According to a chain email making the rounds, people over 75 years old will be denied cancer treatment under the Affordable Care Act, also known as Obamacare, after President Barack Obama.
The email also states that vitamin B12 shots won’t be covered under Medicare because of Obamacare. Also, your primary care physician will have to admit you into a hospital -- as opposed to, oh let’s say, an emergency care doctor -- or Medicare won’t pay for it, again, because of Obamacare.
Here’s a portion of the chain email, which a reader in Northeast Portland forwarded to PolitiFact Oregon, with a plea for more information. She said it came from a friend:
"Your hospital Medicare admittance has just changed under Obama Care. You must be admitted by your primary Physician in order for Medicare to pay for it! If you are admitted by an emergency room doctor it is treated as outpatient care where hospital costs are not covered. This is only the tip of the iceberg for Obama Care. Just wait to see what happens in 2013 & 2014! … (ellipses)
Please for the sake of many good people, please... pass this on. We all need to be informed.
YOU ARE NOT GOING TO LIKE THIS...
At age 76 when you most need it, you are not eligible for cancer treatment page 272."
The email goes on with a long list of other claims as assessed by a Judge David Kithil of Marble Falls, Texas. PolitiFact Oregon hopped to it.
And we learned very quickly -- through the power of the Internet -- that a version of this chain email has been kicking around since 2009, based on H.R. 3200, a 2009 bill that did not become law. Many of the claims have been debunked. In fact, FactCheck.org found just four of the 48 claims in the original email to be accurate. PolitiFact ruled two statements to be Pants on Fire. The chain email has morphed over the years, with new assertions added.
As for the cancer-related statement, the email cites page 272 of H.R. 3200 to back up its assertion that seniors at 76 are not eligible for cancer treatment. Later, the email specifies that under Section 1145 of H.R. 3200, "cancer hospital will ration care according to the patient's age."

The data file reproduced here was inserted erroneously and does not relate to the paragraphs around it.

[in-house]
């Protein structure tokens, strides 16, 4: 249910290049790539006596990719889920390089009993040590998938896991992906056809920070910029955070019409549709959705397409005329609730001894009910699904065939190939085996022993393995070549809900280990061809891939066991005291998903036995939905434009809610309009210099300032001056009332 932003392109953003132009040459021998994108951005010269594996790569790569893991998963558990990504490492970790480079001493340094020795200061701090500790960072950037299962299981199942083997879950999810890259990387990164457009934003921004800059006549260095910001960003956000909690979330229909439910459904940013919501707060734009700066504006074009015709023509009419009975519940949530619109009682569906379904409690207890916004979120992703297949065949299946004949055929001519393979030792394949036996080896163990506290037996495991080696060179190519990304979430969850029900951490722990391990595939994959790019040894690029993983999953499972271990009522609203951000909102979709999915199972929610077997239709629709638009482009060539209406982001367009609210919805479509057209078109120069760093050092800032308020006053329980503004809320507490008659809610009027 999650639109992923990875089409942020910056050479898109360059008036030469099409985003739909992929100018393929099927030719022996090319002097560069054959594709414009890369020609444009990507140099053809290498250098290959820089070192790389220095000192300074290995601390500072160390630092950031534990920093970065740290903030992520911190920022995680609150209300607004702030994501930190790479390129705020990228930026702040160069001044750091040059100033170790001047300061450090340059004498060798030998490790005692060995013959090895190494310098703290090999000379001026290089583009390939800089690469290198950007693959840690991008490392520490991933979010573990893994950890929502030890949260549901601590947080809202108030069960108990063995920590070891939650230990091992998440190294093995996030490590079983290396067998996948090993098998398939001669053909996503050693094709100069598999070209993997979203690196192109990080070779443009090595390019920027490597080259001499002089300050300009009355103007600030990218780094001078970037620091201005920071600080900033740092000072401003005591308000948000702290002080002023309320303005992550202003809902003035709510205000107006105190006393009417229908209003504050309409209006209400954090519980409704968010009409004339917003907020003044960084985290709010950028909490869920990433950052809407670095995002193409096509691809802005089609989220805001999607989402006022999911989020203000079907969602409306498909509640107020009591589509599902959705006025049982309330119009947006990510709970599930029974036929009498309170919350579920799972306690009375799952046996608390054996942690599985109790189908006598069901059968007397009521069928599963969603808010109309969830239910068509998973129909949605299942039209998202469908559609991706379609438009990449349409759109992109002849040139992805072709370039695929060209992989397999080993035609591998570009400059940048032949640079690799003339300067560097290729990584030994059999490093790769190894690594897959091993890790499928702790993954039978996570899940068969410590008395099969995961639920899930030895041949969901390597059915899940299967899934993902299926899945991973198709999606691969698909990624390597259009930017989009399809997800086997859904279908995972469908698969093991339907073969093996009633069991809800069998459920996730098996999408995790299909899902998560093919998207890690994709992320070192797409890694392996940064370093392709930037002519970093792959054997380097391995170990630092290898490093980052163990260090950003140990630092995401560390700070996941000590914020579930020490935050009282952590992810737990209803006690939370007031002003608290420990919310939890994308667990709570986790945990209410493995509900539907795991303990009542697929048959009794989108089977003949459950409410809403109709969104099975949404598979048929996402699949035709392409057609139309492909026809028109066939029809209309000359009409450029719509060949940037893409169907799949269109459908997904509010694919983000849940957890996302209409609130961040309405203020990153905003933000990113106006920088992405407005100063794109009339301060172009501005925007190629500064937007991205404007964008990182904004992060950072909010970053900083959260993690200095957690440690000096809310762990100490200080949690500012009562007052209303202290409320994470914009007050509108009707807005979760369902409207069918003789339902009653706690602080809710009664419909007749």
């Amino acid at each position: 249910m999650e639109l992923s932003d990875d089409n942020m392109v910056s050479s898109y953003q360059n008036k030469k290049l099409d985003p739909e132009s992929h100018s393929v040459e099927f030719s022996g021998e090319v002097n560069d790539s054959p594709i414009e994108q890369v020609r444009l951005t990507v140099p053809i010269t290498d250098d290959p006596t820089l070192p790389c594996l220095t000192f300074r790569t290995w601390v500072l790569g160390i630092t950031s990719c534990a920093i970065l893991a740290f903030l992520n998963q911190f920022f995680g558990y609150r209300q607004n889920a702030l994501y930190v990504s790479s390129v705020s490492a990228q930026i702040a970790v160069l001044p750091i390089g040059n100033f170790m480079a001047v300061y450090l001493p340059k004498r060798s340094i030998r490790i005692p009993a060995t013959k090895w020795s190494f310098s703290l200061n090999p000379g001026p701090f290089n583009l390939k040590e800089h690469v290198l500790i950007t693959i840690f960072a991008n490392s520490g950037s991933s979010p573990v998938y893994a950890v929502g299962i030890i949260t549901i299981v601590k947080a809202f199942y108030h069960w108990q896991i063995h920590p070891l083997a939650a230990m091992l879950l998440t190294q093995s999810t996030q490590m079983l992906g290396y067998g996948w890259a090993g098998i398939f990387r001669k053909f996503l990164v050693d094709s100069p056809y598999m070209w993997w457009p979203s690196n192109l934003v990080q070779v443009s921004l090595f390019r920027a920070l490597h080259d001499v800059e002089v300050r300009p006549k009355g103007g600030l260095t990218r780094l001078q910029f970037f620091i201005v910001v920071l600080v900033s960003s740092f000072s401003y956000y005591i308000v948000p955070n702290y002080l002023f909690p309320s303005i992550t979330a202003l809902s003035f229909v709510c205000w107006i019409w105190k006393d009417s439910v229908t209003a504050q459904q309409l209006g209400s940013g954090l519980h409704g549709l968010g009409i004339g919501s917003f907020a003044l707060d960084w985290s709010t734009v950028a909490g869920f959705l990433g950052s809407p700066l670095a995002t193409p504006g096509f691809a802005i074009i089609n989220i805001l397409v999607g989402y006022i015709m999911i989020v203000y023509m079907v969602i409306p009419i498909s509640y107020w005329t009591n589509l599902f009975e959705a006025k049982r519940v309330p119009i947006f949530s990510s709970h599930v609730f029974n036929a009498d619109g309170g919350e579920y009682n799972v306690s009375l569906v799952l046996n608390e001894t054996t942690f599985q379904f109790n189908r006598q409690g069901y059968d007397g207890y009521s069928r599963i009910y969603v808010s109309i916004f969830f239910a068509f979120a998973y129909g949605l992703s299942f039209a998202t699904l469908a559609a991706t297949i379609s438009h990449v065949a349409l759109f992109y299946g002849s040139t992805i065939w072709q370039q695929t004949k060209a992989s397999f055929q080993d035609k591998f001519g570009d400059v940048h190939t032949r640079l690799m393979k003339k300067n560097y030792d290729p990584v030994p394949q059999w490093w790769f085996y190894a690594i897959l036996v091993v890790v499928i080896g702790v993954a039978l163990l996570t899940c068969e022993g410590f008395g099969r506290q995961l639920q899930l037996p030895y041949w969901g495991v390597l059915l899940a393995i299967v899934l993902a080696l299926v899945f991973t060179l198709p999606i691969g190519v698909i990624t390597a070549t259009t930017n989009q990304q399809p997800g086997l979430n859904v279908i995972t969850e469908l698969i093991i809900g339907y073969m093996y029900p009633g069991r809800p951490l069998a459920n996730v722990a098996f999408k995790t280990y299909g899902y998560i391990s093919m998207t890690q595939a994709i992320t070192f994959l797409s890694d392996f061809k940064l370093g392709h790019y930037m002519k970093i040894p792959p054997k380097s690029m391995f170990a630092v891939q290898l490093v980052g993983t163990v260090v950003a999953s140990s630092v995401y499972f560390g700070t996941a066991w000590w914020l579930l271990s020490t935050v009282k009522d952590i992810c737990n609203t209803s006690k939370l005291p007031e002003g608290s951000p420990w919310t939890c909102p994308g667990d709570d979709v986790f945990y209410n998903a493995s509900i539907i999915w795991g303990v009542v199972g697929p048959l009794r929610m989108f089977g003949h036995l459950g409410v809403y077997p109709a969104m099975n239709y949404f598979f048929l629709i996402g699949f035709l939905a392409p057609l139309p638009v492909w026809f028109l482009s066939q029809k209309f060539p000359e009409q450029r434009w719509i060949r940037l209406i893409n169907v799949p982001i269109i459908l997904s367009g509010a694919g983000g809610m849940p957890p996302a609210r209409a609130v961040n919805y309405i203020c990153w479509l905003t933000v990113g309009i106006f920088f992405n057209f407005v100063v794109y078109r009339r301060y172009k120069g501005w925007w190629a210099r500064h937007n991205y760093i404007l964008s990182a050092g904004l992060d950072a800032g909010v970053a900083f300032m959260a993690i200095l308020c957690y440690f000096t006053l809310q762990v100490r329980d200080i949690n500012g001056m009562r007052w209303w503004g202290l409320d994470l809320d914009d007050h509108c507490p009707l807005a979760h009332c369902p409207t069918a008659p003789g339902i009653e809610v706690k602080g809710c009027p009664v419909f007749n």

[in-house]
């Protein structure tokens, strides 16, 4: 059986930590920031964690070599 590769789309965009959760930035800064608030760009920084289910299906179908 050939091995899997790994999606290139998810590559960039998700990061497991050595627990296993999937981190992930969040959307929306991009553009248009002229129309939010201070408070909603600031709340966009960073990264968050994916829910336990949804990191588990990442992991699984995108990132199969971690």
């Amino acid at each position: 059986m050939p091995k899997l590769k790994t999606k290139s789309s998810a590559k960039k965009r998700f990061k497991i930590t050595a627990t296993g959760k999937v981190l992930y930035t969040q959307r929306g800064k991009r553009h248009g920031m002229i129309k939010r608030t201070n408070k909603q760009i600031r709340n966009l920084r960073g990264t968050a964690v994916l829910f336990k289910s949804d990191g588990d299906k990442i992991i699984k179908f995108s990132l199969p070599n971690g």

Neither statement is accurate. There is no rationing, based on age or otherwise, on cancer treatment under the Patient Protection and Affordable Care Act signed into law in March 2010. Likewise, there is no rationing or cut-off age in 2009’s H.R. 3200.
H.R. 3200 contained a section on "treatment of certain cancer hospitals." But the American Nurses Association described the section as "the opposite of rationing. The section allows Medicare to pay cancer hospitals more if they are incurring higher costs." FactCheck.org agrees with the nurses group. And again, the bill never became law.
"All medically necessary treatment is covered by Medicare. Including cancer treatments, regardless of age," said Katherine Fitzpatrick with the Medicare Rights Center in Washington, D.C. and in New York.
Yet, none of the debunking seems to matter, because four years later, the email lives on via the forward button. The Internet is unstoppable. What, we wondered, did the Texas judge think of his undying notoriety?
"I wish it would die. I can’t control it," David Kithil told PolitiFact Oregon. "I don’t know how something like that goes viral like that."
The former judge said he wrote a letter to his local newspaper in 2009, protesting the initial version of the health care act. The letter was published in the River Cities Daily Tribune, circulation 5,000. Somehow, he said, the letter was republished online. Kithil wants readers to disregard his letter as it is outdated and based on legislation that did not become law.
"I’ve had calls from all over the country, 300 to 400 calls over three or four years on this," he said. He pleads with the callers, "Don’t pass it on. It’s not accurate anymore. Trash it."
He says he still has problems with the Affordable Care Act, but that’s neither here nor there.
Both the Medicare Rights Center and AARP, the national organization for seniors, verified that hospital admittance has to do with billing under parts A or B of Medicare, the government health plan for seniors 65 and older. The Affordable Care Act reduces Medicare payments to hospitals with readmissions within 30 days for certain conditions, such as pneumonia, but that’s not based on who admits the patient.
Also, a spokesman for the Centers for Medicare and Medicaid says Medicare has never covered vitamin B12 shots as a preventive benefit. Again, this isn’t related to the Affordable Care Act.
Older patients diagnosed with cancer need not worry that treatment will be rationed or denied under the Affordable Care Act. The claim is based on an inaccurate reading of a bill that went nowhere. We don’t know where or how the specific age of 76 was added -- Kithil said he doesn’t remember including a specific age in his letter.
But we do know enough to rule this widely debunked and ridiculous-on-its-face statement a Pants on Fire.